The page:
• Register
PhysicsOverflow is a next-generation academic platform for physicists and astronomers, including a community peer review system and a postgraduate-level discussion forum analogous to MathOverflow.

Welcome to PhysicsOverflow! PhysicsOverflow is an open platform for community peer review and graduate-level Physics discussion.

Please help promote PhysicsOverflow ads elsewhere if you like it.


PO is now at the Physics Department of Bielefeld University!

New printer friendly PO pages!

Migration to Bielefeld University was successful!

Please vote for this year's PhysicsOverflow ads!

Please do help out in categorising submissions. Submit a paper to PhysicsOverflow!

... see more

Tools for paper authors

Submit paper
Claim Paper Authorship

Tools for SE users

Search User
Reclaim SE Account
Request Account Merger
Nativise imported posts
Claim post (deleted users)
Import SE post

Users whose questions have been imported from Physics Stack Exchange, Theoretical Physics Stack Exchange, or any other Stack Exchange site are kindly requested to reclaim their account and not to register as a new user.

Public \(\beta\) tools

Report a bug with a feature
Request a new functionality
404 page design
Send feedback


(propose a free ad)

Site Statistics

205 submissions , 163 unreviewed
5,079 questions , 2,229 unanswered
5,348 answers , 22,758 comments
1,470 users with positive rep
819 active unimported users
More ...

  Feynman diagrams and Hartree-Fock

+ 4 like - 0 dislike

I am puzzled by some lines I read in Mattuck's book on Feynman diagrams in many-body problems ( http://www.amazon.com/Feynman-Diagrams-Many-Body-Problem-Physics/dp/0486670473 ) Page 21 (1.14) for those who have the book. Basically after representing the full propagator of an electron in an electron gas by expansion of the electron-electron interaction (not specified but QED I guess), it says: "this is the 'Hartree-Fock' approximation for the electron gas", which I still don't understand. The Hartree-Fock method for me is just an iterative tool to calculate the collective wave-function of self-interacting fermions satisfying the correct anti-symmetrized form. This statement is evasive to me, and I'd like to understand in which way it makes sense.

This post imported from StackExchange Physics at 2015-06-15 19:34 (UTC), posted by SE-user Learning is a mess
asked Nov 2, 2012 in Theoretical Physics by Learning is a mess (75 points) [ no revision ]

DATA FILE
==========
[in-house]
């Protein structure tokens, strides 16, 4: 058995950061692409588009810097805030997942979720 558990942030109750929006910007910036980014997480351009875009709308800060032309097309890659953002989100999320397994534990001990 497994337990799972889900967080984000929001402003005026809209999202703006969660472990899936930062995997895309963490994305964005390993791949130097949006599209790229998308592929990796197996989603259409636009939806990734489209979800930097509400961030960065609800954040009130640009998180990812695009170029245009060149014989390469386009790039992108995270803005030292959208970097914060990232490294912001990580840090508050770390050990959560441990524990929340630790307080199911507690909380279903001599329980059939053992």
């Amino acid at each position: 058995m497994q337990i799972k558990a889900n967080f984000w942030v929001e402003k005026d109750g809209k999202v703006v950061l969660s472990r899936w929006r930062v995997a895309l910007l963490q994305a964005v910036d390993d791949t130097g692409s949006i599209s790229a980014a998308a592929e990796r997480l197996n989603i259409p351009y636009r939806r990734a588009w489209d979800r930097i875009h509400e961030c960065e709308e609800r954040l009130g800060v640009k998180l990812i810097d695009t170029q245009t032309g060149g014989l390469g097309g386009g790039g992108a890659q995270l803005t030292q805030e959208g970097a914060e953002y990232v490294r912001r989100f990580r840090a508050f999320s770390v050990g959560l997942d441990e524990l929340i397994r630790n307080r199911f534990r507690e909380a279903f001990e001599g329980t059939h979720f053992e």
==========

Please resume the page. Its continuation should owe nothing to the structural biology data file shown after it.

I don't have this book but I think "Hartree-Fock approximation" means that you consider only states that are slater determinants of one-electron states, i.e. electron-electron correlations are neglected.

This post imported from StackExchange Physics at 2015-06-15 19:34 (UTC), posted by SE-user jjcale
Ok, and on what grounds do we neglect those correlations, it has always perturbed me that the use of a Slater determinant means complete separability between the electrons wave-functions without it being clearly justified.

This post imported from StackExchange Physics at 2015-06-15 19:34 (UTC), posted by SE-user Learning is a mess

1 Answer

+ 3 like - 0 dislike

These Feynman diagrams can be summed by solving the Dyson-Schwinger equation $$ G = G_0 + G_0\Sigma G $$ This is a self-consistency equation for $G$. Now write $G_0$ and $G$ in terms of single particle wave functions, $$ G(x,x';\omega)=\sum_j \phi_j(x)\phi^*_j(x')\left[ \frac{\Theta(E_j-E_F)}{\omega-E_j+i\epsilon} +\frac{\Theta(E_F-E_j)}{\omega-E_j-i\epsilon} \right]. $$ Then the Dyson-Schwinger equation becomes a coupled set of equations for the eigenfunctions $\phi_j$ and the eigenvalues $E_j$. These are the standard Hartee-Fock equations. This is explained in some detail in many text books, for example Negele and Orland, or Fetter and Walecka.

This post imported from StackExchange Physics at 2015-06-15 19:34 (UTC), posted by SE-user Thomas
answered Nov 4, 2012 by tmschaefer (720 points) [ no revision ]

Your answer

Please use answers only to (at least partly) answer questions. To comment, discuss, or ask for clarification, leave a comment instead.
To mask links under text, please type your text, highlight it, and click the "link" button. You can then enter your link URL.
Please consult the FAQ for as to how to format your post.
This is the answer box; if you want to write a comment instead, please use the 'add comment' button.
Live preview (may slow down editor)   Preview
Your name to display (optional):
Privacy: Your email address will only be used for sending these notifications.
Anti-spam verification:
If you are a human please identify the position of the character covered by the symbol $\varnothing$ in the following word:
Then drag the red bullet below over the corresponding character of our banner. When you drop it there, the bullet changes to green (on slow internet connections after a few seconds).
Please complete the anti-spam verification

user contributions licensed under cc by-sa 3.0 with attribution required

Your rights